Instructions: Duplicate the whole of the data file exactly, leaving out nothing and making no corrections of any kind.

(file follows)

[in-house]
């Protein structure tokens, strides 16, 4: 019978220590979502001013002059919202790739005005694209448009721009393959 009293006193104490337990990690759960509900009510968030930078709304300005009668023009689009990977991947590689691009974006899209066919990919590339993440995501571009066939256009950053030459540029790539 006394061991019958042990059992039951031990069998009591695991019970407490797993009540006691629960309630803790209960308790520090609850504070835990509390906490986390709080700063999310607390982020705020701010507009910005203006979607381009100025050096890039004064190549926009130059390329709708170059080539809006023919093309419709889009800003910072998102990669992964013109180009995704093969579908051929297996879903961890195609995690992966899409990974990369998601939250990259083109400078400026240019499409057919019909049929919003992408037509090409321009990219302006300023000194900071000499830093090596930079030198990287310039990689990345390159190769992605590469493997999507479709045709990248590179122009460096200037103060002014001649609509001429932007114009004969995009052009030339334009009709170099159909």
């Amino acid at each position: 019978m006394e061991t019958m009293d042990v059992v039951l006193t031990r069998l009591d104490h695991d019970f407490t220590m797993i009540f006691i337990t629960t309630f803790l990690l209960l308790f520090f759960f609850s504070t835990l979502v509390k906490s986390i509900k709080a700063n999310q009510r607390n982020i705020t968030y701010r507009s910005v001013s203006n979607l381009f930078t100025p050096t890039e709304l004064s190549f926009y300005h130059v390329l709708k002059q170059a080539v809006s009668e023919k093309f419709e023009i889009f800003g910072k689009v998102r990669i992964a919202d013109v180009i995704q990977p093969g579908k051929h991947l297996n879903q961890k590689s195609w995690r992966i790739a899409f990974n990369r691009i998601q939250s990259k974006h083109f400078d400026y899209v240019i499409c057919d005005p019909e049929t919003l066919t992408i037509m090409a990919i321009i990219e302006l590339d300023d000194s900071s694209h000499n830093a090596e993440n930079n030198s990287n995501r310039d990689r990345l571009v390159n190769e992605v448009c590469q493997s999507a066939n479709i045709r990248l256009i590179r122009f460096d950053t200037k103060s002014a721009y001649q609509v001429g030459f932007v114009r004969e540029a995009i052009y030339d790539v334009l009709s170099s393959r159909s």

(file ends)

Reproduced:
[in-house]
């Protein structure tokens, strides 16, 4: 019978220590979502001013002059919202790739005005694209448009721009393959 009293006193104490337990990690759960509900009510968030930078709304300005009668023009689009990977991947590689691009974006899209066919990919590339993440995501571009066939256009950053030459540029790539 006394061991019958042990059992039951031990069998009591695991019970407490797993009540006691629960309630803790209960308790520090609850504070835990509390906490986390709080700063999310607390982020705020701010507009910005203006979607381009100025050096890039004064190549926009130059390329709708170059080539809006023919093309419709889009800003910072998102990669992964013109180009995704093969579908051929297996879903961890195609995690992966899409990974990369998601939250990259083109400078400026240019499409057919019909049929919003992408037509090409321009990219302006300023000194900071000499830093090596930079030198990287310039990689990345390159190769992605590469493997999507479709045709990248590179122009460096200037103060002014001649609509001429932007114009004969995009052009030339334009009709170099159909």
């Amino acid at each position: 019978m006394e061991t019958m009293d042990v059992v039951l006193t031990r069998l009591d104490h695991d019970f407490t220590m797993i009540f006691i337990t629960t309630f803790l990690l209960l308790f520090f759960f609850s504070t835990l979502v509390k906490s986390i509900k709080a700063n999310q009510r607390n982020i705020t968030y701010r507009s910005v001013s203006n979607l381009f930078t100025p050096t890039e709304l004064s190549f926009y300005h130059v390329l709708k002059q170059a080539v809006s009668e023919k093309f419709e023009i889009f800003g910072k689009v998102r990669i992964a919202d013109v180009i995704q990977p093969g579908k051929h991947l297996n879903q961890k590689s195609w995690r992966i790739a899409f990974n990369r691009i998601q939250s990259k974006h083109f400078d400026y899209v240019i499409c057919d005005p019909e049929t919003l066919t992408i037509m090409a990919i321009i990219e302006l590339d300023d000194s900071s694209h000499n830093a090596e993440n930079n030198s990287n995501r310039d990689r990345l571009v390159n190769e992605v448009c590469q493997s999507a066939n479709i045709r990248l256009i590179r122009f460096d950053t200037k103060s002014a721009y001649q609509v001429g030459f932007v114009r004969e540029a995009i052009y030339d790539v334009l009709s170099s393959r159909s």